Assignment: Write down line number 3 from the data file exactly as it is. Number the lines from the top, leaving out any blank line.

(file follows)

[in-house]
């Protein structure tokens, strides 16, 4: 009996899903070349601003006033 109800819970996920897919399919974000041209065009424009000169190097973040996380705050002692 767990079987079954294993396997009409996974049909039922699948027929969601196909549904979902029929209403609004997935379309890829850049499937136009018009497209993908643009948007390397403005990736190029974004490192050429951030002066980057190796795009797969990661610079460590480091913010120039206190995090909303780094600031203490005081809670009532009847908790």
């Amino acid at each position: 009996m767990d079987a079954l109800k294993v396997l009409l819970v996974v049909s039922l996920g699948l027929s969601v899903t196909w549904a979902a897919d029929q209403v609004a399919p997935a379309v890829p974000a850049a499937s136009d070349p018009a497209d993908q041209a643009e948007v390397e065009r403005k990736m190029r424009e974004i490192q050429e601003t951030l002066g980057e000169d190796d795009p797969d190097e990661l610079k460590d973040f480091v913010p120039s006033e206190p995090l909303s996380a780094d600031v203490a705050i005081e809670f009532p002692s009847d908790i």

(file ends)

């Amino acid at each position: 009996m767990d079987a079954l109800k294993v396997l009409l819970v996974v049909s039922l996920g699948l027929s969601v899903t196909w549904a979902a897919d029929q209403v609004a399919p997935a379309v890829p974000a850049a499937s136009d070349p018009a497209d993908q041209a643009e948007v390397e065009r403005k990736m190029r424009e974004i490192q050429e601003t951030l002066g980057e000169d190796d795009p797969d190097e990661l610079k460590d973040f480091v913010p120039s006033e206190p995090l909303s996380a780094d600031v203490a705050i005081e809670f009532p002692s009847d908790i």